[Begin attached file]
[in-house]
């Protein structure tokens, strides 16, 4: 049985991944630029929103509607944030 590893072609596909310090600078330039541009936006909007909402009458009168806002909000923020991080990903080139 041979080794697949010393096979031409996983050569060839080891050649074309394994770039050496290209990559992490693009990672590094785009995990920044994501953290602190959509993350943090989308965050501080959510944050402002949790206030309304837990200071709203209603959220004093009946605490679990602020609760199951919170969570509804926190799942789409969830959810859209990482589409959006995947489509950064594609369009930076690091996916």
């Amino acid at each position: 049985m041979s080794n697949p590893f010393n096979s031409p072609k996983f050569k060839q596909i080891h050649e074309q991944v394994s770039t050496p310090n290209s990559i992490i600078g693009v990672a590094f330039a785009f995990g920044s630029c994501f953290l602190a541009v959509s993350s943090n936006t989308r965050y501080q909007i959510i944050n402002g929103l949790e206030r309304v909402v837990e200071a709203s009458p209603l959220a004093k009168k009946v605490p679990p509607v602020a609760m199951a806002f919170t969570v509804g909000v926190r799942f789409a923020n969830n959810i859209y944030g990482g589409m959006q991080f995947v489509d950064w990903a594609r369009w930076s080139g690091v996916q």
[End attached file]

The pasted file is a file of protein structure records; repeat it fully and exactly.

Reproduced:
[in-house]
């Protein structure tokens, strides 16, 4: 049985991944630029929103509607944030 590893072609596909310090600078330039541009936006909007909402009458009168806002909000923020991080990903080139 041979080794697949010393096979031409996983050569060839080891050649074309394994770039050496290209990559992490693009990672590094785009995990920044994501953290602190959509993350943090989308965050501080959510944050402002949790206030309304837990200071709203209603959220004093009946605490679990602020609760199951919170969570509804926190799942789409969830959810859209990482589409959006995947489509950064594609369009930076690091996916």
């Amino acid at each position: 049985m041979s080794n697949p590893f010393n096979s031409p072609k996983f050569k060839q596909i080891h050649e074309q991944v394994s770039t050496p310090n290209s990559i992490i600078g693009v990672a590094f330039a785009f995990g920044s630029c994501f953290l602190a541009v959509s993350s943090n936006t989308r965050y501080q909007i959510i944050n402002g929103l949790e206030r309304v909402v837990e200071a709203s009458p209603l959220a004093k009168k009946v605490p679990p509607v602020a609760m199951a806002f919170t969570v509804g909000v926190r799942f789409a923020n969830n959810i859209y944030g990482g589409m959006q991080f995947v489509d950064w990903a594609r369009w930076s080139g690091v996916q």